Applying for a U.S. Visa Stamp
International students and scholars must have a valid stamp in their passport to be eligible for entry or re-entry to the United States. There are some exceptions for travel to Canada, Mexico or an adjacent island for less than 30 days. However you do not need to have a valid visa stamp to remain within the U.S. Visa stamps are obtained at US Consulates abroad. It is not possible to get a U.S. visa stamp (not even a renewal) within the U.S. (Note that citizens of Canada do not need a visa stamp in their passports in order to enter the U.S.)
We would like to assist all international students and scholars in meeting their educational goals and we hope that all international students and scholars are successful in their visa applications at the US Consulates abroad. However, students and scholars may encounter some difficulties which could cause delays or denials of visa applications. These difficulties may include:
- Paying the SEVIS fee
- Demonstrating "Non-Immigrant Intent"
- Security Clearances
- Interviews Required for Visa Applications
- SEVIS and the Consolidated Consular Database (CCD)
- Documents Required for the Visa Application
See below to find out if you will be subject to the new SEVIS fee and how to pay it if you are.
Potential F, M or J nonimmigrants, who must pay the I-901 SEVIS fee, will experience problems verifying their payment was successfully updated. If the confirmation page does not appear within 2 minutes, please do not resubmit the payment. Please send an email to firstname.lastname@example.org to get confirmation via emailPlease advise your prospective students or exchange visitors to only make 1 payment to avoid overpaying. In addition, please advise that SEVP is diligently working to resolve the problem. The FMJFee team is available for any. Please contact the FMJFee team at email@example.com if you have any questions and/or concerns.
What is the SEVIS fee?
SEVIS, the Student and Exchange Visitor Information System, is a central computerized system that maintains and manages data about foreign students (F-1, J-1 and M-1), exchange visitors (J-1), and their dependents (F-2, J-2 and M-2) during their stay in the United States. The SEVIS program was implemented in August 2003 for all international students and scholars.
The Department of Homeland Security (DHS) charges a fee of $200 for all new F-1 and M-1 applicants and a $180 fee for all J students, research scholars, professors and short-term scholars. The fee is required by DHS and is used to cover the costs of the operation of the SEVIS program.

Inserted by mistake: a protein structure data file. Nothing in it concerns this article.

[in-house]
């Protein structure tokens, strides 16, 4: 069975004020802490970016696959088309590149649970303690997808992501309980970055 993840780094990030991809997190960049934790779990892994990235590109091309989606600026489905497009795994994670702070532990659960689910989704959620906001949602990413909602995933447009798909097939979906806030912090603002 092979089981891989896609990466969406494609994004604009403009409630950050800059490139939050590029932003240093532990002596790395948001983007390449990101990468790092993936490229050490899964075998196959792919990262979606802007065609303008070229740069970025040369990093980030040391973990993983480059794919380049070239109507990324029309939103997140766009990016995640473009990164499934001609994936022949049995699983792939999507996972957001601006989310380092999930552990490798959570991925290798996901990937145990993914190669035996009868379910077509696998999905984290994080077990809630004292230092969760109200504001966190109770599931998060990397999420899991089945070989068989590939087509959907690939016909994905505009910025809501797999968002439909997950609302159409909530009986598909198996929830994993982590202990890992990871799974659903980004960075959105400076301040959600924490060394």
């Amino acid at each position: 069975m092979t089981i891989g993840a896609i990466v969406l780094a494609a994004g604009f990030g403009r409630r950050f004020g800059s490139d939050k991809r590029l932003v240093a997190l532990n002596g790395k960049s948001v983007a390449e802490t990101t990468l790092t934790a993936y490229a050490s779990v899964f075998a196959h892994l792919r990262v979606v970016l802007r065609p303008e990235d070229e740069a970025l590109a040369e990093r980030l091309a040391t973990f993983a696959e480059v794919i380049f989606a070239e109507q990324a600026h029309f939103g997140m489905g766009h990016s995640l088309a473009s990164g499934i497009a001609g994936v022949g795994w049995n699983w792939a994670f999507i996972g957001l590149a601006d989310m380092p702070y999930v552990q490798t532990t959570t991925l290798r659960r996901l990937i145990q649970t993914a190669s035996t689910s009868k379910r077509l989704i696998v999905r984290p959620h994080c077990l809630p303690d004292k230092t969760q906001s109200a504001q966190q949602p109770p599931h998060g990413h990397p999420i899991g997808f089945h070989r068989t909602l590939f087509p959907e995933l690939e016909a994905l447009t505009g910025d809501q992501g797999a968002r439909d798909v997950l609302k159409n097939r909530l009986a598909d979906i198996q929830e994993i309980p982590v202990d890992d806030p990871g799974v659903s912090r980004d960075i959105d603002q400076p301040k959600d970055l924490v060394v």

Further information on the SEVIS fee is available at the following web sites:
- U.S.I.C.E. SEVIS Fee Frequently Asked Questions
- U.S.I.C.E. SEVIS Fee General Information
- U.S.I.C.E. SEVIS Home Page
All applicants for an F or J visa are required to demonstrate their intent to return to their home country following the completion of their academic programs. There are several ways you can be prepared to support your intent to return home in your visa interview:
- have a few sentences in mind that express how you intend to use your degree or research at home after your finish your program
- bring copies of deeds to any property (land, house, apartment) that you or your family owns in your home country
- bring bank statements of any accounts that you or your family maintain in your home country
- if you have an employer who intends to employ you when you return home, bring a letter from that employer
Field of Study: If a visa applicant's area of study is on the U.S. federal government’s “technology alert list,” the U.S. consulate may complete a security clearance prior to granting the visa. This process may delay your visa application by anywhere from one to three months. There is no way to know for certain ahead of time whether you will be subject to this type of clearance. If you find that your field of study is on the list, it would be advisable to get a letter from a professor on your committee which describes briefly and in layman's terms the specific area of your research. This letter will not deter a security clearance, but it may expedite the clearance.